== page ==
Other forms of utilization of the mangrove ecosystem involve clearing the forest (with or without use of the wood) for conversion of the land to salt-evaporation ponds or maricultural ponds. Conversion to rice agriculture is not seen as an option in South America as it is in parts of Asia and Africa. Salt-evaporation ponds are limited to arid and semi-arid climates and only infrequently require the conversion of mangrove forests. Investors and developers of maricultural ponds for the production of shrimp (mostly penaeids) also prefer semi-arid climates and seek out salt flats, barren coastal areas, and former mangrove areas for the construction of ponds. This preference is due to the fact that the land is devoid of trees, essentially flat, and close to salt water, which translates into low landpreparation and pond-construction costs. However, the extremely rapid development of the mariculture industry in South America is forcing the developers of new pond systems to convert productive mangrove forest areas as well as productive farmland (Snedaker and Dickinson, in preparation). Before 1980, only Ecuador had made a significant investment in shrimp mariculture, but the perceived financial success has inspired other countries to follow suit, sometimes with the assistance of international development organizations. As a result, most other countries have either begun encouraging mariculture or have announced plans to do so. Colombia, for example, has announced its desire to develop maricultural industries on its Caribbean and Pacific coasts.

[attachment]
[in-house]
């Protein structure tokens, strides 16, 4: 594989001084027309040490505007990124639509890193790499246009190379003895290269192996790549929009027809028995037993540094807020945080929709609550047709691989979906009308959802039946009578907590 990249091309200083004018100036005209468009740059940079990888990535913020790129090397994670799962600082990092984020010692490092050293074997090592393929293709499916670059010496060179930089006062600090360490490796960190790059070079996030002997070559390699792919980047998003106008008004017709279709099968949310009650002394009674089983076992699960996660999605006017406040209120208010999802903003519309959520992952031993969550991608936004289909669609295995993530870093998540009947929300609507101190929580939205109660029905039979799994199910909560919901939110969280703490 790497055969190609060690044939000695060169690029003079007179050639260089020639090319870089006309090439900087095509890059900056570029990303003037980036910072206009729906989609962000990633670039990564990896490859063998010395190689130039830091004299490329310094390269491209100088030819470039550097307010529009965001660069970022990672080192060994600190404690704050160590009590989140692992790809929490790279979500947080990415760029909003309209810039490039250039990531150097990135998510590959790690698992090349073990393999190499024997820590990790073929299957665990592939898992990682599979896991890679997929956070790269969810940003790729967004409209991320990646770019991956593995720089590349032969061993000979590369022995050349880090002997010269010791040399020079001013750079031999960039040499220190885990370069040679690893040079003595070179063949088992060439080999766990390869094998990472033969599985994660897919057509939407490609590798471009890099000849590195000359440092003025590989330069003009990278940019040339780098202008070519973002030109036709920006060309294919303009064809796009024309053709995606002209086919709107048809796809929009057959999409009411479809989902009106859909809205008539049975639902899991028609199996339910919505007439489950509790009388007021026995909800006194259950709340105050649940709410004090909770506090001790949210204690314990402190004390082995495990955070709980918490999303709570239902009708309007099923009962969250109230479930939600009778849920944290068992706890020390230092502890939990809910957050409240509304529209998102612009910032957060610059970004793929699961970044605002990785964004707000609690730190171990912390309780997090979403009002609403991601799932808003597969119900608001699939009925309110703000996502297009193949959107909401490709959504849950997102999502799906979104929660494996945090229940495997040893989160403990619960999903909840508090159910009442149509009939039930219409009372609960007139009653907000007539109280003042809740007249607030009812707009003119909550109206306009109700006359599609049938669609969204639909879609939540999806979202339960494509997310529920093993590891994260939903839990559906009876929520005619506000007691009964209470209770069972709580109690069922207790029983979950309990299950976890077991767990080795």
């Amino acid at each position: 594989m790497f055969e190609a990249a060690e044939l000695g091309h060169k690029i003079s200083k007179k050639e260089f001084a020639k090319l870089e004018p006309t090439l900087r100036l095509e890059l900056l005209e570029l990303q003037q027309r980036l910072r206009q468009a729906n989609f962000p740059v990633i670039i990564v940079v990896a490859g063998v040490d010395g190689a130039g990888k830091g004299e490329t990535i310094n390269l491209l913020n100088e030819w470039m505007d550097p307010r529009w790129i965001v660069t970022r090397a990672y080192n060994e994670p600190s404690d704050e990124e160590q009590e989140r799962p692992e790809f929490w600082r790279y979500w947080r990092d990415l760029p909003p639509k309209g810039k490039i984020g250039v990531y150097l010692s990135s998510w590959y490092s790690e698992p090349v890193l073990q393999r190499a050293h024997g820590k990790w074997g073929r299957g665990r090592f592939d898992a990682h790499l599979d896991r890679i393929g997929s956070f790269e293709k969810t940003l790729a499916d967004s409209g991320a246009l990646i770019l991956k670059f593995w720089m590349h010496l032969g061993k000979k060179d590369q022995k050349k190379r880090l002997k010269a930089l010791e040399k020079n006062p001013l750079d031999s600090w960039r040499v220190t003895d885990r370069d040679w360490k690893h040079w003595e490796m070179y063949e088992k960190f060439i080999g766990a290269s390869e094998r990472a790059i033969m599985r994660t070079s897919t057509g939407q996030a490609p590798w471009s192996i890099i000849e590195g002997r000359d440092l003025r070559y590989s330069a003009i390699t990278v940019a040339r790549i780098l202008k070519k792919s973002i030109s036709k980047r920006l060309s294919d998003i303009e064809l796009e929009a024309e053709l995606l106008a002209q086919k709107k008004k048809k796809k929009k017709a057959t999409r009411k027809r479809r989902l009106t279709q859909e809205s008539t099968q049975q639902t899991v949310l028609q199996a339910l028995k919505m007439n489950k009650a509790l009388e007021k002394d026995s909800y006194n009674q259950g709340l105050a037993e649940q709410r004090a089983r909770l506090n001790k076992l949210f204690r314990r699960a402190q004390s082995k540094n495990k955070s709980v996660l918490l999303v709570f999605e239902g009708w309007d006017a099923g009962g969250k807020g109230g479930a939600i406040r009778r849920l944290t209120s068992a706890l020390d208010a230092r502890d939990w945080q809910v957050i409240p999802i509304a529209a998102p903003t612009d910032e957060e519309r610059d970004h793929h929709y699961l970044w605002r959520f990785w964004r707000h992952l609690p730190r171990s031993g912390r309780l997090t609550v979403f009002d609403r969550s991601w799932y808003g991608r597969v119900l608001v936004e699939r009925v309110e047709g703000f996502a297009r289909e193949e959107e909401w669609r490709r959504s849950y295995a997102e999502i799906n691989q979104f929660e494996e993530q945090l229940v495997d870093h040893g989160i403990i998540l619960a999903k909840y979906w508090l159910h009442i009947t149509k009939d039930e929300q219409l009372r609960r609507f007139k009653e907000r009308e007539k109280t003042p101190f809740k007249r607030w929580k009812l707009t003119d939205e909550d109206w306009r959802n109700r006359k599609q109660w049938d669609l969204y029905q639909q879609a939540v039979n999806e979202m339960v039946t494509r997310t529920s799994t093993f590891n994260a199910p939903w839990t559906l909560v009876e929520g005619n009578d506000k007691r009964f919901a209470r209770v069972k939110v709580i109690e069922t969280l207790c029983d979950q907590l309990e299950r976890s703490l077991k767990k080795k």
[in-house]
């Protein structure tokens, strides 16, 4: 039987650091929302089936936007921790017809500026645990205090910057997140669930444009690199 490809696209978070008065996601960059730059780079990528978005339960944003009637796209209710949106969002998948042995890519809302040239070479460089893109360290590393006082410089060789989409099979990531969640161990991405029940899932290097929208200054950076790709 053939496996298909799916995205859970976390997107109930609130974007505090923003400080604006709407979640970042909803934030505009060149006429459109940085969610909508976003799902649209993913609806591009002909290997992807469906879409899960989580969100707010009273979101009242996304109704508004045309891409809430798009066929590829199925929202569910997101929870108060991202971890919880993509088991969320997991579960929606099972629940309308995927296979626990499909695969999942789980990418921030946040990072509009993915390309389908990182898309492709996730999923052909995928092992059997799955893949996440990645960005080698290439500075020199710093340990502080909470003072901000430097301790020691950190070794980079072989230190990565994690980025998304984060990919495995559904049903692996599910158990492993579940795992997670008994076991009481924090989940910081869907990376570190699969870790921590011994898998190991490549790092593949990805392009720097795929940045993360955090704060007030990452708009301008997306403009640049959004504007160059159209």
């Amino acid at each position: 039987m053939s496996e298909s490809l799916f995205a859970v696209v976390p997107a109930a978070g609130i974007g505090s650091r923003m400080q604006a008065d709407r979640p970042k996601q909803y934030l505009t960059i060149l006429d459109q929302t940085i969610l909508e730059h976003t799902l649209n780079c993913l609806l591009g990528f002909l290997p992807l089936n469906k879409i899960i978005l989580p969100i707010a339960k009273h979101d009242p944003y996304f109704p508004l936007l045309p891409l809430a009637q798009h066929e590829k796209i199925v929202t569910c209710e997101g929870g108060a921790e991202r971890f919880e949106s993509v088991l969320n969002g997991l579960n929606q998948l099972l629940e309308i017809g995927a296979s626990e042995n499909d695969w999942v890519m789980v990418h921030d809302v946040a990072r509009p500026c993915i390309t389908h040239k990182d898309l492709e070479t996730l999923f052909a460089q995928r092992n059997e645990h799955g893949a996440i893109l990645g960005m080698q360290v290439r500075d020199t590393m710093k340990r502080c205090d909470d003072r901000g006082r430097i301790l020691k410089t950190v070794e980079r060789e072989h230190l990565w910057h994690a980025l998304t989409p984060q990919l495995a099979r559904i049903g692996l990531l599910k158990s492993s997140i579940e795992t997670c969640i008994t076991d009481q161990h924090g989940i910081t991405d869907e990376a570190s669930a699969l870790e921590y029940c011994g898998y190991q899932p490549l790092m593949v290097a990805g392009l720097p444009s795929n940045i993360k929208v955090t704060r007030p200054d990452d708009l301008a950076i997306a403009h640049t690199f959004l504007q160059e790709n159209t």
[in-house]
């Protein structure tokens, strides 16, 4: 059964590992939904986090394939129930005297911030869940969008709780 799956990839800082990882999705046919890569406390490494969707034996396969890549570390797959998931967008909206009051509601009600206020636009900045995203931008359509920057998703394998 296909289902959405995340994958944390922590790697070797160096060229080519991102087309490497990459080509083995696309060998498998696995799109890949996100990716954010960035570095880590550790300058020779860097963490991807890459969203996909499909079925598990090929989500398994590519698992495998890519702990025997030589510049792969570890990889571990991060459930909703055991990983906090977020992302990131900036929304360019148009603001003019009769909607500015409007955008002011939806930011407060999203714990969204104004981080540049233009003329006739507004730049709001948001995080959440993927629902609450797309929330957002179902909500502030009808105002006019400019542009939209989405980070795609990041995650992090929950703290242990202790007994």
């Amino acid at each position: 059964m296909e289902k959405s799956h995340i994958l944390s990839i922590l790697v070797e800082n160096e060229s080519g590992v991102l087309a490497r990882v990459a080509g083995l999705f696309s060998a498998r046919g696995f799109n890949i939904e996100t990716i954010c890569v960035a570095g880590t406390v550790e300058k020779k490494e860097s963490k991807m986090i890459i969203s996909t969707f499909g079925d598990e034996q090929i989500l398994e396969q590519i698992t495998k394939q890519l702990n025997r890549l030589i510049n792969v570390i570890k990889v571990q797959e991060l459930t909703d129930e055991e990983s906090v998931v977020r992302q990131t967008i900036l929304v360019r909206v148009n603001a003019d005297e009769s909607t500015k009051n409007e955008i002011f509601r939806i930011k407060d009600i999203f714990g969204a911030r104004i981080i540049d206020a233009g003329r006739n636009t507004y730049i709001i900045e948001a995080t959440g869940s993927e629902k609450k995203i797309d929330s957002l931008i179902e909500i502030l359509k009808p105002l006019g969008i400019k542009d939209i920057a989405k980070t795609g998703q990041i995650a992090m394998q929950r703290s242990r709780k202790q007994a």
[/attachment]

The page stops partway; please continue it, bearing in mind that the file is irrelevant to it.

The socio-economic impact of the widespread development of maricultural industries is only now beginning to be recognized and understood. In the following section, the experience in Ecuador is examined in greater detail because it illustrates many of the ecological, economic, and political problems of this rapidly developing industry.

Shrimp Mariculture in Ecuador: An Overview